This Post is by Lori Woodward Simons, Regular contributing writer for
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Recently, I attended a workshop given by a professional landscape painter. I won't mention his name here because I'll be writing an article about his workshop for an art magazine later this year. However, I bring it up because this teacher had previously taught a day long session to a group of public art teachers. After this artist gave two excellent demonstrations, it was time for the school teachers to paint. It turned out that many of the teachers seemed to lack basic drawing skills, and for the most part they responded to the lesson with, "I just want to play".
There's nothing wrong with painting as a pastime... But if you want to be a professional painter, it's going to take concerted effort for the rest of your painting life.
If you enjoy art as a hobby and like to play with paint, that's a perfectly valid reason to paint. However, if you want to gear your efforts towards painting as a professional... well... that is quite a different path, and while professional artists derive joy and great satisfaction from their efforts, one could hardly say that it is all fun and games.
When I got to the point where my art became more than a recreational pastime and moved into "my profession", my learning process began to get difficult. At times I felt like giving up because no matter how hard I tried, I saw little improvement. On the positive side, I felt elated when I had made a breakthrough, or realized recognition with monetary rewards.
Ladders and Leaps
The road to great art is paved with good intentions, but it requires a good foundation in academic training, followed by many hours of practice. I am constantly reminded that even the greatest painters of our time are continuing to evolve and strive to understand the finer concepts of art making. For example, Nancy Guzik was astounded one day (about 6 years ago) when her husband Richard Schmid bounced into her studio and excitedly exclaimed that he finally "got" color. Of course, we all know that he has a rich academic foundation of all aspects of drawing and painting, but Richard must have discovered something new or else something he knew all along but from a new angle.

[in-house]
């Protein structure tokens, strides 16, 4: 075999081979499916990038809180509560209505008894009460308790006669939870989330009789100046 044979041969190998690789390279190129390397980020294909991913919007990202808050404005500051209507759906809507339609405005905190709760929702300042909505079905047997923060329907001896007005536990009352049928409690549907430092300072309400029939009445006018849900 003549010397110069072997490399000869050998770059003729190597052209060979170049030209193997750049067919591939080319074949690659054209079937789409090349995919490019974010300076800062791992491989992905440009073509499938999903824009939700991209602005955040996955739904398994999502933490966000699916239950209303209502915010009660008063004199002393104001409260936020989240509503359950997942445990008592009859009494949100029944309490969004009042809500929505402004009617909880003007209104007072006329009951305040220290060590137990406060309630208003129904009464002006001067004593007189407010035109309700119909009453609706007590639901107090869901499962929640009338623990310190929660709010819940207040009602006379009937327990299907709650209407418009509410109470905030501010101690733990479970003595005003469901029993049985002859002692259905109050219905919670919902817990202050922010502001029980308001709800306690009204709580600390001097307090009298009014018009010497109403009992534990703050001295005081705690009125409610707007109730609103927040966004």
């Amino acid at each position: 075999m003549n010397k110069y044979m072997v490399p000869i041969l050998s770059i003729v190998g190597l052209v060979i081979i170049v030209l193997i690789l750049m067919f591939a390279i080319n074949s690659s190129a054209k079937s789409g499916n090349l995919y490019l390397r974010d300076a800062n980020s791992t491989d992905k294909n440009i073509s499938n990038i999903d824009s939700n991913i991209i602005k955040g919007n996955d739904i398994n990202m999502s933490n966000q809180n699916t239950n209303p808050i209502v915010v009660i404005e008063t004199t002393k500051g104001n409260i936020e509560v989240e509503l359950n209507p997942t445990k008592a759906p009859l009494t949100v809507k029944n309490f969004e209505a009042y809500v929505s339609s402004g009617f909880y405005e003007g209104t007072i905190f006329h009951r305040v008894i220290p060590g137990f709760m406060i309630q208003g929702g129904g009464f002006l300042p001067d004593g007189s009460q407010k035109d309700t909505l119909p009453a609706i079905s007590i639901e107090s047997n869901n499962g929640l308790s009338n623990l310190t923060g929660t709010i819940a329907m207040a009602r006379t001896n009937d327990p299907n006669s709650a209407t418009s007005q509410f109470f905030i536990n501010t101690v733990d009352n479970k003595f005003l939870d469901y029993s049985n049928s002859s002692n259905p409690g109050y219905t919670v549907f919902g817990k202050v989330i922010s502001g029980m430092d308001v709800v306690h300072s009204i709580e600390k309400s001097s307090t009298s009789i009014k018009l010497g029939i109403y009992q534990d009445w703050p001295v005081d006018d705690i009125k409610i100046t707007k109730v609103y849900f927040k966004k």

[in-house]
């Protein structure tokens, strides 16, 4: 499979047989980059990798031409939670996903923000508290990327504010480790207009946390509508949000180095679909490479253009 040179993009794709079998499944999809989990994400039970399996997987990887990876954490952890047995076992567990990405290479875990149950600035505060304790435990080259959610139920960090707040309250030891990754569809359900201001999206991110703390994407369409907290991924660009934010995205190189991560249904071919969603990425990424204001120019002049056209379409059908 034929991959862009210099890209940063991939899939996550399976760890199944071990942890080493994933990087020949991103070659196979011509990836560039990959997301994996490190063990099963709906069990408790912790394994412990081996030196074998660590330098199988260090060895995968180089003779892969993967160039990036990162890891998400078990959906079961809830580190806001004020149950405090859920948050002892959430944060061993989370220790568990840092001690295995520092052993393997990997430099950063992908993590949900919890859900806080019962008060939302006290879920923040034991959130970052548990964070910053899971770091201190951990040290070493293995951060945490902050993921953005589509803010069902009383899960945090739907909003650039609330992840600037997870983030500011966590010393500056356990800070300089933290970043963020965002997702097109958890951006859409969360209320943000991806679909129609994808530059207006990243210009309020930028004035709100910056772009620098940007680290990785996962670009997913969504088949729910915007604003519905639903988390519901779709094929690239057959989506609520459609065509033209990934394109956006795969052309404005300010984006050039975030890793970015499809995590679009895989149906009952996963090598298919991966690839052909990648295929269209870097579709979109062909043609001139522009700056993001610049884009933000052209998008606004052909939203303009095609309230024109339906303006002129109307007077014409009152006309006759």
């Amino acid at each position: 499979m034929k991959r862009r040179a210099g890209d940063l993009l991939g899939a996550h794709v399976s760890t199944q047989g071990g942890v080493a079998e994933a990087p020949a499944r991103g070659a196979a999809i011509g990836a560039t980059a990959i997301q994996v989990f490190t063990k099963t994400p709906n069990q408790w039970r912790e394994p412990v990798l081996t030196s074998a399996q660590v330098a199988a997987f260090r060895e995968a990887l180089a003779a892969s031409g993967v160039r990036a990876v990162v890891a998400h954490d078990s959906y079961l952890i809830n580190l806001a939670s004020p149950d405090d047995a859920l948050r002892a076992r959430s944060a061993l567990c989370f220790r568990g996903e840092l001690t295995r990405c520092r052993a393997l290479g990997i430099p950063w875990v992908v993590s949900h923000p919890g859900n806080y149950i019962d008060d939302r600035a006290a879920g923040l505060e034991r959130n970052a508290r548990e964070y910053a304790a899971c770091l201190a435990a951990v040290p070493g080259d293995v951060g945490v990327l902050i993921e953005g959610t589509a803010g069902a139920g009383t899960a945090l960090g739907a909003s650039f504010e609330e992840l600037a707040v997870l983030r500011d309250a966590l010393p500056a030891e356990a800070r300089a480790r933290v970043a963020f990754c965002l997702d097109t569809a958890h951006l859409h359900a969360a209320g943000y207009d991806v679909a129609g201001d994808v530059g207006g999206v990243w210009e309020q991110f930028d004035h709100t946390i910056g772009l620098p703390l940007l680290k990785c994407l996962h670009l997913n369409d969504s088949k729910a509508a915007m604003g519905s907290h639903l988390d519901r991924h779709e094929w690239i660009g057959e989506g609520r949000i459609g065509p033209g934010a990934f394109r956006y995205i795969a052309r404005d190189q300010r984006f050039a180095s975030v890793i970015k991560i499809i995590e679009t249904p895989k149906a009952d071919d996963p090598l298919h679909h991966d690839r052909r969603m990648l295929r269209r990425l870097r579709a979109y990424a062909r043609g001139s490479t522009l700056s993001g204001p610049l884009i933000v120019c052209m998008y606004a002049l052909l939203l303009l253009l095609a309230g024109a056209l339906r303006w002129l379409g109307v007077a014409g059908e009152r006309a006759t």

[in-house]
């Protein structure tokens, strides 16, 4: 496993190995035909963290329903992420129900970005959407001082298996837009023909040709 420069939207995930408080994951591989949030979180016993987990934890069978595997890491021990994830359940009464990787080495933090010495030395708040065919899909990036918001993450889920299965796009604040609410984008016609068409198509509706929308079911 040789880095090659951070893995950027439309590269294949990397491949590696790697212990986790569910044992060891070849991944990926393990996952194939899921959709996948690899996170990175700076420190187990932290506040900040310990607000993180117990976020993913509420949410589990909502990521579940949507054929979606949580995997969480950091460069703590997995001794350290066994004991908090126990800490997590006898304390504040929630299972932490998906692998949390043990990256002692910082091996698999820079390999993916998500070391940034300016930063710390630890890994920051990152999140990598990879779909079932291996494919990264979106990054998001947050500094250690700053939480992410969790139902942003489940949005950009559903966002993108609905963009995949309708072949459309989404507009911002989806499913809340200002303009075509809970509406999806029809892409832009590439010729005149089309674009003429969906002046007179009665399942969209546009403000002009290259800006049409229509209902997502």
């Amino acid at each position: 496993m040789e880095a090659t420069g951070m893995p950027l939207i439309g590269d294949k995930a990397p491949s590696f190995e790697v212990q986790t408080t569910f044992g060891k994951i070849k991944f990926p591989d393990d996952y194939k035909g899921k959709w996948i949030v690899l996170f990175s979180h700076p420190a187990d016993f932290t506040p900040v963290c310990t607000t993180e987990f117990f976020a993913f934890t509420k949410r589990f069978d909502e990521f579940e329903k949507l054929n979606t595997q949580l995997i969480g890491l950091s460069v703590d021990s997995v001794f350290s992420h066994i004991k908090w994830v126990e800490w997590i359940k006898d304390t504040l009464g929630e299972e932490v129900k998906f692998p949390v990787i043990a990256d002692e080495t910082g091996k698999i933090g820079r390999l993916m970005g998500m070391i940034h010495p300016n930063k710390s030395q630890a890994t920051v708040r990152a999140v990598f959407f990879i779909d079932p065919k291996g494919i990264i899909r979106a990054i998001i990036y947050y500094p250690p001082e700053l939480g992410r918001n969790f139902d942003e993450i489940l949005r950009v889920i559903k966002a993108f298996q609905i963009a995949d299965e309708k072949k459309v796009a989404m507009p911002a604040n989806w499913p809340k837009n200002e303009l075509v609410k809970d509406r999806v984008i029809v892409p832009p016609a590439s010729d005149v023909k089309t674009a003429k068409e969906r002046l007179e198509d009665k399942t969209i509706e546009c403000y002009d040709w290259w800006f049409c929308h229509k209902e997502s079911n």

Similarly, Donald Demers (OK, so I decided to mention the workshop teacher's name) explained how his approach to painting has continually evolved during the last decade. While his paintings may not look much different to us, today he is far less literal when defining objects in a scene.
Even though I was an art education major in college, it took me 6 years (later in life) to get competent with watercolor, and when I switched over to oil painting, it took even longer to get good with it. At first, I thought oils were going to be a breeze because I'd already had drawing and watercolor painting under my belt, but I discovered that painting in oil was like learning a new musical instrument or language. Just because I was fluent in watercolor didn't automatically transfer to fluency in oil painting.
Learning to make great art, no matter the style, is like a series of ladders. The first ladder's steps contain: line, shape, value, color, perspective, edges, and composition. It's taken me many years to get a handle on color, and my work is still evolving in the areas of edges and composition.
I don't write these things to discourage you. My hope is that you'll have a realistic picture of what it takes. If art were easy, everyone would be able to do it, and it wouldn't be worth so much! It might be helpful for you to know that I'm a slow learner - many artists gain excellence in a much shorter time than I did.
If you're in your first few years of pursuing art as a career, I recommend finding the best education you can afford. Today, finding good educational sources, is many times easier than when I was in college. First of all, there are workshops, and if they're too expensive for your budget, there are videos, and finally a host of great instructional books - even classes with local teachers.Recently, many instructional artist blogs have been added to the mix.
No matter what level you're at - whether on the first rung of the ladder or on the 5th, there are many rewards along the way. I've come to lovingly embrace the hard work while relishing the resulting joy and satisfaction that comes from being an artist.
If you need advice or have questions about where to begin your learning journey or what your next step is, I'm sure other artists on this forum can offer some handy answers. So don't hesitate to ask or respond if you want to share some of your experience.